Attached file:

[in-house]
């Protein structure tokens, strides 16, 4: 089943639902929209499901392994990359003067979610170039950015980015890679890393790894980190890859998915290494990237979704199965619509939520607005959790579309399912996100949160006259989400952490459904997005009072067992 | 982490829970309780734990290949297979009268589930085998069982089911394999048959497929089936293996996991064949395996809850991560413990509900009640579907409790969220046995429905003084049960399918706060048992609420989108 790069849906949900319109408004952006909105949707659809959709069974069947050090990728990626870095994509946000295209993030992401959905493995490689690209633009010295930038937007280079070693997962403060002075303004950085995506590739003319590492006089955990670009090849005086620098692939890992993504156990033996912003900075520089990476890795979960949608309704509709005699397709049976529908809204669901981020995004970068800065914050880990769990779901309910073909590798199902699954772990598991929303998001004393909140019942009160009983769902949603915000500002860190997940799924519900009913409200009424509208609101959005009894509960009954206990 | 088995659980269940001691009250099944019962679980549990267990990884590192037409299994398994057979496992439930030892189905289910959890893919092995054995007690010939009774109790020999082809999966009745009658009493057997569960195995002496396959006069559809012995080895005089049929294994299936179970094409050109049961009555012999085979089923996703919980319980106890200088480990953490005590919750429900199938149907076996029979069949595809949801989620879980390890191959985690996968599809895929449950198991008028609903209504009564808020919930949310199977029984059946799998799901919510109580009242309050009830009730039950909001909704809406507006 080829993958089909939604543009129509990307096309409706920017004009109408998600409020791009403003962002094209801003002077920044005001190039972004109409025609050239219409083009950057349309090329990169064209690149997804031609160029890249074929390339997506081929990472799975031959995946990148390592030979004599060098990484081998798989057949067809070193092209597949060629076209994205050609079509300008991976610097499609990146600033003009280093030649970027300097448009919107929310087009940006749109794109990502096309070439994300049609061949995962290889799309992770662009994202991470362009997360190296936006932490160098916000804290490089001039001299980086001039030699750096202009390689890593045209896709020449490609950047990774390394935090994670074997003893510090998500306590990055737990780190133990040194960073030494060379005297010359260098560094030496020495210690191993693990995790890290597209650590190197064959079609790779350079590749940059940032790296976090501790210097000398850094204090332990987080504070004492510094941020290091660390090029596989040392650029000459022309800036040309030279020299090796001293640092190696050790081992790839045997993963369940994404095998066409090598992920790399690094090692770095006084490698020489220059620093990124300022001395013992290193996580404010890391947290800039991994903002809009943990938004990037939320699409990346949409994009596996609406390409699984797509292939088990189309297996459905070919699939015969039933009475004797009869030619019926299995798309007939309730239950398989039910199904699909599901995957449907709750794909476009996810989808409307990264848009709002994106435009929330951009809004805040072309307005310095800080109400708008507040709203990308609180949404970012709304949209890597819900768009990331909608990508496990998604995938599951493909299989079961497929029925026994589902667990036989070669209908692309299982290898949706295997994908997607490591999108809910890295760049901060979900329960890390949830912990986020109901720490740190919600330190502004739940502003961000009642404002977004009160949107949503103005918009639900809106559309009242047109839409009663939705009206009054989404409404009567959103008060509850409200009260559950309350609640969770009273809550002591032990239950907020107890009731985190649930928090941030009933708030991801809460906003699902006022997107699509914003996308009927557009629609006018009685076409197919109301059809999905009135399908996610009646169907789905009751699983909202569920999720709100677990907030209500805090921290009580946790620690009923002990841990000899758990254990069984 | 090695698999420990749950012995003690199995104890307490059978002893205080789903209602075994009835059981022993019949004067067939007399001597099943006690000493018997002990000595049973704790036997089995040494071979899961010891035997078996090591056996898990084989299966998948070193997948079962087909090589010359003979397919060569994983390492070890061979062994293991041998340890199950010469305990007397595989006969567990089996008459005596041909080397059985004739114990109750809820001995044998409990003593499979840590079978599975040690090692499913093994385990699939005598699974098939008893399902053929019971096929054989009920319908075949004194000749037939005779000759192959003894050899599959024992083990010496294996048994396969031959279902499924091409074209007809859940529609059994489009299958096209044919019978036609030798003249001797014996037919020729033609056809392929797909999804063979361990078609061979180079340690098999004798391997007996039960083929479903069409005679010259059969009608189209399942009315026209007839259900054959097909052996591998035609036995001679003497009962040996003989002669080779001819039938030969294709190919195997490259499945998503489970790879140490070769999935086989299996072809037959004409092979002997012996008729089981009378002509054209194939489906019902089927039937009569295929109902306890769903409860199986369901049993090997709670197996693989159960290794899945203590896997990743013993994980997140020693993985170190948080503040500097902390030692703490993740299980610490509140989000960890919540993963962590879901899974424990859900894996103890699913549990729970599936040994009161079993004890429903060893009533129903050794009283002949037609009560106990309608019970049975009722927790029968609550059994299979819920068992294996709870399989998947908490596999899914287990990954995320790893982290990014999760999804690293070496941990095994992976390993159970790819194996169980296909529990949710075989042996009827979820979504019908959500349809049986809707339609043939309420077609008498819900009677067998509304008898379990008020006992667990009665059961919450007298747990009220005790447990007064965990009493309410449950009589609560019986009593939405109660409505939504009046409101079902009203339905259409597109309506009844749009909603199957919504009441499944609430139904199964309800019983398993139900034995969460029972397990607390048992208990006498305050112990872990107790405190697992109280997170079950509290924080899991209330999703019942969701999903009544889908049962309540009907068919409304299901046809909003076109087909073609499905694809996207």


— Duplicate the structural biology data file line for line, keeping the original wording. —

[in-house]
């Protein structure tokens, strides 16, 4: 089943639902929209499901392994990359003067979610170039950015980015890679890393790894980190890859998915290494990237979704199965619509939520607005959790579309399912996100949160006259989400952490459904997005009072067992 | 982490829970309780734990290949297979009268589930085998069982089911394999048959497929089936293996996991064949395996809850991560413990509900009640579907409790969220046995429905003084049960399918706060048992609420989108 790069849906949900319109408004952006909105949707659809959709069974069947050090990728990626870095994509946000295209993030992401959905493995490689690209633009010295930038937007280079070693997962403060002075303004950085995506590739003319590492006089955990670009090849005086620098692939890992993504156990033996912003900075520089990476890795979960949608309704509709005699397709049976529908809204669901981020995004970068800065914050880990769990779901309910073909590798199902699954772990598991929303998001004393909140019942009160009983769902949603915000500002860190997940799924519900009913409200009424509208609101959005009894509960009954206990 | 088995659980269940001691009250099944019962679980549990267990990884590192037409299994398994057979496992439930030892189905289910959890893919092995054995007690010939009774109790020999082809999966009745009658009493057997569960195995002496396959006069559809012995080895005089049929294994299936179970094409050109049961009555012999085979089923996703919980319980106890200088480990953490005590919750429900199938149907076996029979069949595809949801989620879980390890191959985690996968599809895929449950198991008028609903209504009564808020919930949310199977029984059946799998799901919510109580009242309050009830009730039950909001909704809406507006 080829993958089909939604543009129509990307096309409706920017004009109408998600409020791009403003962002094209801003002077920044005001190039972004109409025609050239219409083009950057349309090329990169064209690149997804031609160029890249074929390339997506081929990472799975031959995946990148390592030979004599060098990484081998798989057949067809070193092209597949060629076209994205050609079509300008991976610097499609990146600033003009280093030649970027300097448009919107929310087009940006749109794109990502096309070439994300049609061949995962290889799309992770662009994202991470362009997360190296936006932490160098916000804290490089001039001299980086001039030699750096202009390689890593045209896709020449490609950047990774390394935090994670074997003893510090998500306590990055737990780190133990040194960073030494060379005297010359260098560094030496020495210690191993693990995790890290597209650590190197064959079609790779350079590749940059940032790296976090501790210097000398850094204090332990987080504070004492510094941020290091660390090029596989040392650029000459022309800036040309030279020299090796001293640092190696050790081992790839045997993963369940994404095998066409090598992920790399690094090692770095006084490698020489220059620093990124300022001395013992290193996580404010890391947290800039991994903002809009943990938004990037939320699409990346949409994009596996609406390409699984797509292939088990189309297996459905070919699939015969039933009475004797009869030619019926299995798309007939309730239950398989039910199904699909599901995957449907709750794909476009996810989808409307990264848009709002994106435009929330951009809004805040072309307005310095800080109400708008507040709203990308609180949404970012709304949209890597819900768009990331909608990508496990998604995938599951493909299989079961497929029925026994589902667990036989070669209908692309299982290898949706295997994908997607490591999108809910890295760049901060979900329960890390949830912990986020109901720490740190919600330190502004739940502003961000009642404002977004009160949107949503103005918009639900809106559309009242047109839409009663939705009206009054989404409404009567959103008060509850409200009260559950309350609640969770009273809550002591032990239950907020107890009731985190649930928090941030009933708030991801809460906003699902006022997107699509914003996308009927557009629609006018009685076409197919109301059809999905009135399908996610009646169907789905009751699983909202569920999720709100677990907030209500805090921290009580946790620690009923002990841990000899758990254990069984 | 090695698999420990749950012995003690199995104890307490059978002893205080789903209602075994009835059981022993019949004067067939007399001597099943006690000493018997002990000595049973704790036997089995040494071979899961010891035997078996090591056996898990084989299966998948070193997948079962087909090589010359003979397919060569994983390492070890061979062994293991041998340890199950010469305990007397595989006969567990089996008459005596041909080397059985004739114990109750809820001995044998409990003593499979840590079978599975040690090692499913093994385990699939005598699974098939008893399902053929019971096929054989009920319908075949004194000749037939005779000759192959003894050899599959024992083990010496294996048994396969031959279902499924091409074209007809859940529609059994489009299958096209044919019978036609030798003249001797014996037919020729033609056809392929797909999804063979361990078609061979180079340690098999004798391997007996039960083929479903069409005679010259059969009608189209399942009315026209007839259900054959097909052996591998035609036995001679003497009962040996003989002669080779001819039938030969294709190919195997490259499945998503489970790879140490070769999935086989299996072809037959004409092979002997012996008729089981009378002509054209194939489906019902089927039937009569295929109902306890769903409860199986369901049993090997709670197996693989159960290794899945203590896997990743013993994980997140020693993985170190948080503040500097902390030692703490993740299980610490509140989000960890919540993963962590879901899974424990859900894996103890699913549990729970599936040994009161079993004890429903060893009533129903050794009283002949037609009560106990309608019970049975009722927790029968609550059994299979819920068992294996709870399989998947908490596999899914287990990954995320790893982290990014999760999804690293070496941990095994992976390993159970790819194996169980296909529990949710075989042996009827979820979504019908959500349809049986809707339609043939309420077609008498819900009677067998509304008898379990008020006992667990009665059961919450007298747990009220005790447990007064965990009493309410449950009589609560019986009593939405109660409505939504009046409101079902009203339905259409597109309506009844749009909603199957919504009441499944609430139904199964309800019983398993139900034995969460029972397990607390048992208990006498305050112990872990107790405190697992109280997170079950509290924080899991209330999703019942969701999903009544889908049962309540009907068919409304299901046809909003076109087909073609499905694809996207």